Apollo Deal for Cooper Tire on Bumpy Road

Apollo Tires’ $2.5 billion buyout of Cooper Tire & Rubber (NYSE:CTB) looks to be on a bumpy road to completion, with the two companies engaging in a heated debate over the price of the deal.

The squabble has unnerved investors, sending shares of Cooper down 11.4% to $26.14 early Monday morning.

Continue Reading Below

Apollo, an Indian tire company, agreed in June to buy Findlay, Ohio-based Cooper. The deal was expected to close by year’s end.

Labor-related issues in the U.S. and China now threaten to derail the agreement. Before closing the transaction, Apollo intends to reach a union deal in the U.S. and negotiate terms with Cooper’s Chinese partner.

As a result, Apollo said it may have to incur “significant and unanticipated costs” beyond what it was obligated to take on under the original deal. The company also suggested that Cooper has acknowledged the need for some price reduction.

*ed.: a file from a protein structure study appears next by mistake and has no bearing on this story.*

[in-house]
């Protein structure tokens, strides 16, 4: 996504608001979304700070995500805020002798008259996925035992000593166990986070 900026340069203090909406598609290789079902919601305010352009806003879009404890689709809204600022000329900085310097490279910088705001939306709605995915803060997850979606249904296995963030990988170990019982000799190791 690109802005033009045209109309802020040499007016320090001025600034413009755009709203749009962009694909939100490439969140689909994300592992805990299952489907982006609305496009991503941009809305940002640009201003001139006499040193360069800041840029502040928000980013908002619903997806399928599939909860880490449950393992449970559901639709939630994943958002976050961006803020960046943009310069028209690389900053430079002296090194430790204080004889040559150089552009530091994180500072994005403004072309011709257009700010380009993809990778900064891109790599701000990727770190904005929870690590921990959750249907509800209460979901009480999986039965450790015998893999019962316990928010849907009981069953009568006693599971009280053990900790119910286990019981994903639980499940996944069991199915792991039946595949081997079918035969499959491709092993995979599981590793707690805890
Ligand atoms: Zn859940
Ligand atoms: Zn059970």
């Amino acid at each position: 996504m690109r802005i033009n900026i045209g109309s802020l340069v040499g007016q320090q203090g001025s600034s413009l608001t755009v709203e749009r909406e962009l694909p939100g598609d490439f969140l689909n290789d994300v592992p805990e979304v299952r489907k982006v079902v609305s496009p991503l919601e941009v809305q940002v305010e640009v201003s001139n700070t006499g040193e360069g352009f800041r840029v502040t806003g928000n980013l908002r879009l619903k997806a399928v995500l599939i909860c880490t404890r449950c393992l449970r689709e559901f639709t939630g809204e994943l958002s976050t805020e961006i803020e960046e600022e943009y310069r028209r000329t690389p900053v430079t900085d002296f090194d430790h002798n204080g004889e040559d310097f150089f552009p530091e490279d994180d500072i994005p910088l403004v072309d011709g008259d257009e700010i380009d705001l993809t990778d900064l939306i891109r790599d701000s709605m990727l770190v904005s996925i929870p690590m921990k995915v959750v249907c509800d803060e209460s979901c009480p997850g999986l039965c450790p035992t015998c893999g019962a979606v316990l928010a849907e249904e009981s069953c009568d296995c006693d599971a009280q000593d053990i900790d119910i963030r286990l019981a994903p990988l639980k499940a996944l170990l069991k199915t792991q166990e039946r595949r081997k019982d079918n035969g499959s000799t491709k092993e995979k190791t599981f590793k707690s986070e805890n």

But Cooper denies any concession was made, saying it “has not agreed that a reduction in share price is warranted.”

On Friday, Cooper said it filed a lawsuit in Delaware in an effort to force smaller rival Apollo to close the $35-a-share deal.

“Cooper has an obligation to protect the rights of our stockholders, who voted overwhelmingly in favor of the merger. With their approval, we have met our conditions for closing,” Cooper CEO Roy Armes said in a statement last week.

Armes added that the complaint is a “necessary step” to ensure the transaction is “closed promptly.”

The labor issues represent risks Apollo assumed under the original agreement, Cooper said in a separate statement.

Apollo is talking with the United Steelworkers, which represents Cooper workers in the U.S. An arbitrator ruled that two Cooper plants can’t be part of the buyout until a collective bargaining agreement is reached.

Workers at Cooper’s China joint venture have been on strike against the deal, and its partner there filed a lawsuit to stop the transaction. Workers have refused to make Cooper-branded tires and have stopped providing the joint venture’s operational and financial information to Cooper.

“We believe that the situation with the USW can be resolved in a timely manner and ask that Apollo proceed expeditiously toward resolution with the USW, working with Cooper,” Cooper said. “We continue to work toward resolving the issues in China through communication with the workers, union and the joint venture partner.”

What do you think?

Click the button below to comment on this article.